Pearson doesn’t like people buying books; Amazon knows where you live (in a bad way)

Wow, Pearson has some strange ideas about commerce! To buy this popular textbook as an ebook, you have two choices, both conveniently linked from the front page of the author’s website:

  1. Go to Amazon. Buy it, in any country / price you want. Get it immediately. (unless this is your first purchase … see below)
  2. Go to Pearson. Not allowed to buy it, unless you’re American (especially funny given that Pearson was originally English, IIRC)
    1. Get taken to a page listing 100 random URLs, with bizarre domain-names, grouped by country.
    2. Guess which one (out of several for your country) is appropriate for you.
    3. Manually search for the product YOU’VE ALREADY SELECTED
    4. Get quoted a price that is MORE THAN TWICE AS MUCH for the IDENTICAL download

And publishers *still* complain that people use Amazon? Hmm…

Which means Amazon is able to get away with treating the consumer like crap – because it’s *still* less insulting and obstructive than what the original publisher is doing. If you haven’t already surrendered your private data – which is nothing to do with buying a book – to Amazon, you’ll be prevented from buying a book at this point. Here’s the screenshot:

And, yes, Amazon.co.uk ensures VERY carefully that I cannot buy this book, until I’ve gone through this process:

  1. I want to buy this eBook
  2. “No: you haven’t yet given our Secret Police full access to all your computer hardware”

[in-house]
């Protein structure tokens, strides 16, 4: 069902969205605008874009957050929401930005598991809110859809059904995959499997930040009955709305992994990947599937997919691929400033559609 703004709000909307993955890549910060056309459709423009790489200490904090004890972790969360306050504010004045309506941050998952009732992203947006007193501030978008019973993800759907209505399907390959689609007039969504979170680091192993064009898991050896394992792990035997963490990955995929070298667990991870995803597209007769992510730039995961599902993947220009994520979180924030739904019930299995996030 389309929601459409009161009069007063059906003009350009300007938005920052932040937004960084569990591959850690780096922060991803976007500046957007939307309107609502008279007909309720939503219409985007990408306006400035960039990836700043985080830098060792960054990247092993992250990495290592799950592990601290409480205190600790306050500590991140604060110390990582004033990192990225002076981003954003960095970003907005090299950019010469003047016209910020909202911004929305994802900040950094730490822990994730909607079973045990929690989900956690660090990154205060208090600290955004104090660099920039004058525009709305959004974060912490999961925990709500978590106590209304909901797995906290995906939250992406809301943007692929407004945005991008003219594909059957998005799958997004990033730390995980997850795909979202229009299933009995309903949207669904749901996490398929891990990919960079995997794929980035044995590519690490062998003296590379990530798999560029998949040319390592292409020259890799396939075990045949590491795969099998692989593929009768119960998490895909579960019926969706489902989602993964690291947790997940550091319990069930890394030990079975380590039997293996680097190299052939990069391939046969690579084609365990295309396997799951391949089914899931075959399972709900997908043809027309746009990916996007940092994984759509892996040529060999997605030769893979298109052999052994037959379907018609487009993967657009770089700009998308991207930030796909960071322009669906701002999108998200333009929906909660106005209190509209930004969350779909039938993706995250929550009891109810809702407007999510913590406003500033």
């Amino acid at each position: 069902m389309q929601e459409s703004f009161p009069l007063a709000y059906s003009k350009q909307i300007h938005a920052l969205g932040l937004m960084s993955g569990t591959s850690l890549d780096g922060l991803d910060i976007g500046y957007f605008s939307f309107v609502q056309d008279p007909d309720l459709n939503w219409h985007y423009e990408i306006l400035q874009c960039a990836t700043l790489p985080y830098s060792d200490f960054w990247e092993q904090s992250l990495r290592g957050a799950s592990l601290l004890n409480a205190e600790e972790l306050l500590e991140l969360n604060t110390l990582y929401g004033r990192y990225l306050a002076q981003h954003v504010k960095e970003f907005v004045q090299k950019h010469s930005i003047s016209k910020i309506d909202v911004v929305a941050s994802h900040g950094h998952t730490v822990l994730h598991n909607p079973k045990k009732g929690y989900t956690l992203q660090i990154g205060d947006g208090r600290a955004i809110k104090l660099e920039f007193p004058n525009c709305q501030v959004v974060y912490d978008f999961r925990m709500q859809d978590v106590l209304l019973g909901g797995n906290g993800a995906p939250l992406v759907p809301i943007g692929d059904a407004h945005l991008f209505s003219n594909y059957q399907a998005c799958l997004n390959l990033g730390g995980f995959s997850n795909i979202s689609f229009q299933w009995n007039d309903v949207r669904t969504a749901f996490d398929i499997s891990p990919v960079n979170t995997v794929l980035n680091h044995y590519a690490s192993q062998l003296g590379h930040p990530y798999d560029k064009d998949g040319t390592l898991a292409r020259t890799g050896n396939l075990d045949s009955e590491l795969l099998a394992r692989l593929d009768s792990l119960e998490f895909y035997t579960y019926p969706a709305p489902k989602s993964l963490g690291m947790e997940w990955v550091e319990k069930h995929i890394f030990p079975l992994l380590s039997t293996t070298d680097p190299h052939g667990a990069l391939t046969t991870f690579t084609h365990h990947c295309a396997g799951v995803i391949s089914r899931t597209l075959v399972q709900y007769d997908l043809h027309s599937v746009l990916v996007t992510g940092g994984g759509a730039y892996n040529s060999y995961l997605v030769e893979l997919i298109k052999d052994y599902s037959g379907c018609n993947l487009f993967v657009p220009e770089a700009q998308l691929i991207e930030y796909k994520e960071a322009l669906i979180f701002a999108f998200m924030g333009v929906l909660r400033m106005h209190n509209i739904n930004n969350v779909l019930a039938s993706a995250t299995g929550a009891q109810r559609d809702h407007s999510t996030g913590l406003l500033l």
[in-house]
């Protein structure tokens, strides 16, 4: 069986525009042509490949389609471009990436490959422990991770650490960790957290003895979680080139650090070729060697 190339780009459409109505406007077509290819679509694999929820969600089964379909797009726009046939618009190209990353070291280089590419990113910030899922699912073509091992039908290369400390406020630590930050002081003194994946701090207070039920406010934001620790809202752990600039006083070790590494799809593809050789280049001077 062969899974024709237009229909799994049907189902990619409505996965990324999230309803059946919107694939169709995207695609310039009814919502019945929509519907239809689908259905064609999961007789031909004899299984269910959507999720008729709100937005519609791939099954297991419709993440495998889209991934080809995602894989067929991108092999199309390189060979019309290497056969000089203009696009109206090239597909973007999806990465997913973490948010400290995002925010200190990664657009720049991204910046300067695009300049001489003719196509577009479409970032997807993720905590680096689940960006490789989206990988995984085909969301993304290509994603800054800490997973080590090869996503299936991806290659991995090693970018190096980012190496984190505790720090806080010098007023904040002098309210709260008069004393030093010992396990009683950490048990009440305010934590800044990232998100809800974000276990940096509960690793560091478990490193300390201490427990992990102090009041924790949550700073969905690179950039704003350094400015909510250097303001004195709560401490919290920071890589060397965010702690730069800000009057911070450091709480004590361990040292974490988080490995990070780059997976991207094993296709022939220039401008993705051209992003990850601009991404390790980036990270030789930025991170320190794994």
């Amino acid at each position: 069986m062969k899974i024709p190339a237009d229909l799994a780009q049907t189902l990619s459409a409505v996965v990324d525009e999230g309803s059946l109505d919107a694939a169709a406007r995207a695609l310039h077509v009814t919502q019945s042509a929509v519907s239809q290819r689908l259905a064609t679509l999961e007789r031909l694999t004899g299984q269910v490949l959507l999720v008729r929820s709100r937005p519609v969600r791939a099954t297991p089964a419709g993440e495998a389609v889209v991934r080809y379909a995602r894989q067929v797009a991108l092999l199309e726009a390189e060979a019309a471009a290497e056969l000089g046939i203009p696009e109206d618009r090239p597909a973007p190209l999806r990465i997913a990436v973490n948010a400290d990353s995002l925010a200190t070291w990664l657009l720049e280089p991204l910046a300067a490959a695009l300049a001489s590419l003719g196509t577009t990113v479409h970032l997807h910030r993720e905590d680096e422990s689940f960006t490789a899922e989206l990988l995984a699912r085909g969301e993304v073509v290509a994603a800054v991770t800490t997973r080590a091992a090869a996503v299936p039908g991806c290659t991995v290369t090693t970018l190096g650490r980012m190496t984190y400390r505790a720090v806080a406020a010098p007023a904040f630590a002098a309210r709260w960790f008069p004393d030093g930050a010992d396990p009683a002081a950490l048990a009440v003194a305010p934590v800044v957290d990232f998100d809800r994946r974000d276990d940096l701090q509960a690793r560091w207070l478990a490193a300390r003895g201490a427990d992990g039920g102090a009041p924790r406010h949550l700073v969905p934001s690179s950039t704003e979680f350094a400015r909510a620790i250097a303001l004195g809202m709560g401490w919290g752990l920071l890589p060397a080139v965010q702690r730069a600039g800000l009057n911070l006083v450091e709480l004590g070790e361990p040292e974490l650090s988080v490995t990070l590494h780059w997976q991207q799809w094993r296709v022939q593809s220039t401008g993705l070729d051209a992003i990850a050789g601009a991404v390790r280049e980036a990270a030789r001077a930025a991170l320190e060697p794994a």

3. But … wait, what? … I want to give you MONEY for something you’re SELLING, and you’re telling me you want access to my hardware? What’s that got to do with the price of fish?
  4. “Not until you voluntarily destroy some of your civil rights. Your government wouldn’t let us do this, so … you know … we have to get you to do it ‘voluntarily’. LOLZ”
  5. WTF? Apple’s currently the defendant in a billions-of-dollars court case in USA for doing exactly this. Aren’t you even slightly worried?
  6. “It’s OK. We know that the book’s publisher is going to treat you so badly that even our bad behaviour is mild by comparison. Let me know when you’ve ponied-up your privacy, and I’ll let you serve me. That’s what we mean by “a service company”: it’s a company that you serve. Have a nice day! Yours, Amazon”

Net result: use someone else’s hardware, sacrifice it to Amazon, rip the evil DRM off there, and give Amazon less money in future (since there will only be a “fake” account on their system).

Treating consumers like idiots – in the age of Internet literacy – is a net loss … for all of us. And it continues to drive the younger generations further and further away from paying for stuff, and closer and closer towards pirating it.

When I think of media corporations today, this image comes powerfully to mind, from back when Swine Flu broke out. Guess which one sits on the board of directors of a corporation (I grant you, it’s not easy to be sure) :

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